South African wines are profoundly international

  • Aug. 9, 2018 2:30 p.m.

The earliest indigenous peoples who inhabited what is now South Africa – San and Khoikhoi, later Bantu – were hunters and gatherers. There were no wine grapes, there, then.

The Portuguese sailor Bartolomeu Dias was the first European to explore the coastline of South Africa in 1488, while attempting to discover a trade route to the Far East.

The Dutch East India Company brought in Dutch farmers to establish farms to supply their ships as well as to supply their burgeoning settlement. In 1652 the initial group of ‘free burghers’ as these farmers were known, arrived and began to move inland into the territory of the Khoikhoi.

It is unlikely that these early Dutch settlers deliberately planted Pinot Grigio. They may have brought Fromenteau from France or Szürkebarát from Hungary (…two of Pinot Grigio’s many aliases!).

But wine grapes were originally planted in what would eventually become the Western Cape in 1655. With its bright, zingy, fruity apple, apricot and peach aromas and flavours, Flat Roof Manor Pinot Grigio (90936) $12.29 would have pleased those early settlers.

The first bottles of wine produced in Cape Town by in 1659 by founder Jan van Riebeeck. Today, South African wines are profoundly international, no longer limited to Chenin Blanc (… which they call ‘Steen’) whites or Pinotage – a cross of Cinsault and Pinot Noir developed in South Africa in 1925 – reds.

Although much of South Africa can be scorchingly hot, in the Western Cape cool ocean breezes moderate vineyard temperatures and help the grapes retain the bright acidity that keeps wines refreshing.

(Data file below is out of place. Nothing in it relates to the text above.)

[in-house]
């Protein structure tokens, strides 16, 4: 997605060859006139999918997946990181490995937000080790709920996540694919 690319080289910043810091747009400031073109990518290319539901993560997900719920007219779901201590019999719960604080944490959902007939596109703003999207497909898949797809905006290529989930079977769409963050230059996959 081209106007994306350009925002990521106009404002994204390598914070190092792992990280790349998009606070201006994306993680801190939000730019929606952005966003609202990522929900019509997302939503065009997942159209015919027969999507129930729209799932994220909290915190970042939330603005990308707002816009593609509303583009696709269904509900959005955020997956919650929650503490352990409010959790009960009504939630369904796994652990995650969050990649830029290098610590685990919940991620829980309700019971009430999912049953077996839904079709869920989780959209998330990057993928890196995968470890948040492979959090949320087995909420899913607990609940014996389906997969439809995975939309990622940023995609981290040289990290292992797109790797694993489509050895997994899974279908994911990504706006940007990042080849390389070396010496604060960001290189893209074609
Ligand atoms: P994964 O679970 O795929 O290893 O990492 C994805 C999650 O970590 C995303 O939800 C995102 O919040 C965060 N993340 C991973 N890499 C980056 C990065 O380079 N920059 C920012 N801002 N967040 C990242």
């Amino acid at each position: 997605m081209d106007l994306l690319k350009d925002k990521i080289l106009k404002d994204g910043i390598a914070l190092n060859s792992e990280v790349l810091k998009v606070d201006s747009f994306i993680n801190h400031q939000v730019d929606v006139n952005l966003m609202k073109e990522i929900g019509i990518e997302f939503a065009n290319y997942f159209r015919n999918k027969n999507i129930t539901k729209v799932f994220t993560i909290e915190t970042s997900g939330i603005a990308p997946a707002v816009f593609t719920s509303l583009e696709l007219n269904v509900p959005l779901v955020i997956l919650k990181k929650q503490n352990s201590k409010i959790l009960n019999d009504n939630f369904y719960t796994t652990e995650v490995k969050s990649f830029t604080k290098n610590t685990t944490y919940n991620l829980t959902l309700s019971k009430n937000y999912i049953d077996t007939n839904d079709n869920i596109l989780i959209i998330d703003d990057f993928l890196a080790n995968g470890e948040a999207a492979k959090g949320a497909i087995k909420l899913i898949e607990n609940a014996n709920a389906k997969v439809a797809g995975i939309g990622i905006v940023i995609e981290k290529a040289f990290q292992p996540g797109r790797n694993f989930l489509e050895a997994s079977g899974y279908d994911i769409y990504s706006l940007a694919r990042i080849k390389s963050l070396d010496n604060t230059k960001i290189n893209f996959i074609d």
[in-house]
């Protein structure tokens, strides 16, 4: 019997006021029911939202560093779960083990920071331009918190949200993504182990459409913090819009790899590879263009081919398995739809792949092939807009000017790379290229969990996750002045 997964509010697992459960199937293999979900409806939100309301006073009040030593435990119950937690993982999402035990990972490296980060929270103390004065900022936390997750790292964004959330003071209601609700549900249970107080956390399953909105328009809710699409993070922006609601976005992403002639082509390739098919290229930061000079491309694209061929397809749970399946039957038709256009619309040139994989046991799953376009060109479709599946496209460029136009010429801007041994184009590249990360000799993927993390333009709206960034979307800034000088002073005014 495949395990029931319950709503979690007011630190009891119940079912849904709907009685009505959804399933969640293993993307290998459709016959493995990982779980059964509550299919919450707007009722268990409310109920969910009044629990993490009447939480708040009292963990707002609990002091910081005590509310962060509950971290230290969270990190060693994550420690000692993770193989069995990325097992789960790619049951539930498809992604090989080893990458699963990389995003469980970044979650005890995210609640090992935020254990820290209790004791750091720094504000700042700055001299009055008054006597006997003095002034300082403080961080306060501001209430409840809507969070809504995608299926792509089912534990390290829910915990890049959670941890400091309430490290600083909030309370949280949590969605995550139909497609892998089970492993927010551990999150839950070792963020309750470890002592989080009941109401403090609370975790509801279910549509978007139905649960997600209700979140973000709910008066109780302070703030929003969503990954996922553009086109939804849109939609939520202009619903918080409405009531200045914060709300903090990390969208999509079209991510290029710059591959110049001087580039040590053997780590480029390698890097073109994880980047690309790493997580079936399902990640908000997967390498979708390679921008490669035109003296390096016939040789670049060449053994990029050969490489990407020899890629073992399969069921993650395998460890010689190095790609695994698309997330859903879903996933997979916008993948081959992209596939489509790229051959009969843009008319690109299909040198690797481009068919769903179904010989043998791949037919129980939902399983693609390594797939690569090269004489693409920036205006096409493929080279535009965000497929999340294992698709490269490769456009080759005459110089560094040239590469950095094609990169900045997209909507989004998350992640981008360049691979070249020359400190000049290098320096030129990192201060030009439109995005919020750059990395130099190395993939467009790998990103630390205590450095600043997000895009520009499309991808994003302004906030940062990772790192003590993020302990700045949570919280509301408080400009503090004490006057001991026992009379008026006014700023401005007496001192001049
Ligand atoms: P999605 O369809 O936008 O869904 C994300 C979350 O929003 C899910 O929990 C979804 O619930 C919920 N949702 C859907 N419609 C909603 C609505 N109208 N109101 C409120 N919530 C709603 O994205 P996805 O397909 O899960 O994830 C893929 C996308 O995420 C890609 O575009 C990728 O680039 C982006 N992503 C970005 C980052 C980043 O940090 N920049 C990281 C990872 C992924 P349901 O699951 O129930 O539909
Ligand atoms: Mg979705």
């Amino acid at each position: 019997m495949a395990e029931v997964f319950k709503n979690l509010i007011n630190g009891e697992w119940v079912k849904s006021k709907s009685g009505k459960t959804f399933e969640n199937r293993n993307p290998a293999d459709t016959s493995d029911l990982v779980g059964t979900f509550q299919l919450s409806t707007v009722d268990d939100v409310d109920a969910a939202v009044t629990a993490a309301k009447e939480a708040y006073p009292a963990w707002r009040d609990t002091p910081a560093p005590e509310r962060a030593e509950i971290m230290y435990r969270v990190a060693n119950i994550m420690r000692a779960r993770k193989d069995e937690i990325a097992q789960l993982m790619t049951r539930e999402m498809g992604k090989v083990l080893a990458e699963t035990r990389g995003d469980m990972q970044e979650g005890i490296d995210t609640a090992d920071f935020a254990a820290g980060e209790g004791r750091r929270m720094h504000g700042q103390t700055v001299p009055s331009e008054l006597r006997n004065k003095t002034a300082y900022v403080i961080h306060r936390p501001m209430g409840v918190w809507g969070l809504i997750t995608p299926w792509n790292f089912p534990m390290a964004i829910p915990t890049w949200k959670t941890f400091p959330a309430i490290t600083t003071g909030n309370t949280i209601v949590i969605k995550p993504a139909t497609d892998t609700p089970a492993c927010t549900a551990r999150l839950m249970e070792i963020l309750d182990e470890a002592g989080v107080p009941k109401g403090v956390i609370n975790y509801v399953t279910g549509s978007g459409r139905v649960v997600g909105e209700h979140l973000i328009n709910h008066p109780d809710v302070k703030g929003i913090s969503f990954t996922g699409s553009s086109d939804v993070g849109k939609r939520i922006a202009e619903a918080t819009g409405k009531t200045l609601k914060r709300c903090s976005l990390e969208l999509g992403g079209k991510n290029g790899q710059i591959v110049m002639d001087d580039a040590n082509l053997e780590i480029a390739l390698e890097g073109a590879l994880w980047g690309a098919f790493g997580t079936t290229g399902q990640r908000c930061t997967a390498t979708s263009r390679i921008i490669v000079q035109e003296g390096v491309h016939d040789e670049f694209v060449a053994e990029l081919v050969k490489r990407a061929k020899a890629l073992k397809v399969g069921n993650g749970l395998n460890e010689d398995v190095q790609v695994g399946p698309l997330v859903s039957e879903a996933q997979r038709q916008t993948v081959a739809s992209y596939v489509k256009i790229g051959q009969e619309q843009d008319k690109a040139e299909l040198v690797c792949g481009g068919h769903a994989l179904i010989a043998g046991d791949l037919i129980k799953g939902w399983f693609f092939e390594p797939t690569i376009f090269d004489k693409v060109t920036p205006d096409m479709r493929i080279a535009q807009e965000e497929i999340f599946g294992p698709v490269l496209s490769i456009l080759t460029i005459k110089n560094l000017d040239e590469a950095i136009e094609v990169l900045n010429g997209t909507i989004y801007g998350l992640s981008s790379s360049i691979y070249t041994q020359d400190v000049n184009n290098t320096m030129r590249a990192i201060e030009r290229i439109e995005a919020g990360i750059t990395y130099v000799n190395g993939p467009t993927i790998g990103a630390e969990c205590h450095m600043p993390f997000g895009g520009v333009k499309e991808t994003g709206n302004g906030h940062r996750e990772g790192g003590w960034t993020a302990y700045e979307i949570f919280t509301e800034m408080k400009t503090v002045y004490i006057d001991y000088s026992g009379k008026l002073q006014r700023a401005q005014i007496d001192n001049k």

A tribute to the legendary first manager of South Africa’s KWV wine company, Bill Millar. Big Bill White (71241) $12.29 blends Chenin Blanc with Sauvignon Blanc and Grenache Blanc. Proclaiming itself ‘Ridiculously Big’ it tantalizes the taste buds with a medley of fruit flavours including apple, pear, lemon, lime, melon, mango and even hints of pineapple.

Miss Molly is the name of the vineyard dog in the Moreson Family Winery in South Africa’s Franschhoek region. She is renowned for sneaking food off the kitchen counter and sharing it with her friends. Moreson’s Miss Molly ‘Kitchen Thief’ Sauvignon Blanc (522045) $17.95 has more in common with a French white from the Loire Valley than it does with any sassy Sauvignon Blanc from New Zealand. More dry than fruity, it opens with green apple over traces of tropical fruits – lime and pineapple.

As refreshing as many South African white wines can be, in the summer, the red wines are particularly well-suited to barbeque season. This is, after all, the land of the ‘braai’ – Afrikaans for “barbecue” or “roast”.

Made in the Western Cape – and taking wine marketing to new levels in its 500ml crown-capped bottle -Craft & Origin Organic Shiraz (134186) $10.99 is a blend of 60 per cent organically grown Shiraz and 40 per cent organically grown Cabernet Sauvignon. Lush black raspberry and blackcurrant aromas and flavours lead the parade in this jammy red.

As well as making the popular Spier Signature Chenin Blanc, Spier Wine Farm in Stellenbosch also makes Stormy Bay Cabernet Sauvignon (6809) $13.15. Jammy blackberry flavours slide through blackcurrant into cola, dark chocolate, liquorice and chocolate cherries.

A blend of 53 per cent Cabernet Sauvignon, 22 per cent Cabernet Franc, 17 per cent Petit Verdot, 4 per cent Merlot and 4 per cent Malbec, KWV ‘The Mentors’ Orchestra (43141) $32.99 is an outrageously tasty Bordeaux-styled blend. Rich ripe flavours of dark chocolate, sage, thyme, eucalyptus and red berries with hints of violets, cedar – cigar box – with undernotes of new leather.

According to DrinkStuff South Africa: “Three years of drought in the Western Cape is going to severely impact yields in 2018 as water quotas are slashed and the vines struggle to keep up production. This will not only decrease volumes but also push up costs in years to come. Expect entry-level wines to become more expensive as stocks are diminished and the drought continues…”

Here, across the Atlantic, there have been minor increases in the most popular inexpensive South African wines we already enjoy. Investigate these wines, now, while the quality to price ratio – bang-for-the-buck – is still remarkable!

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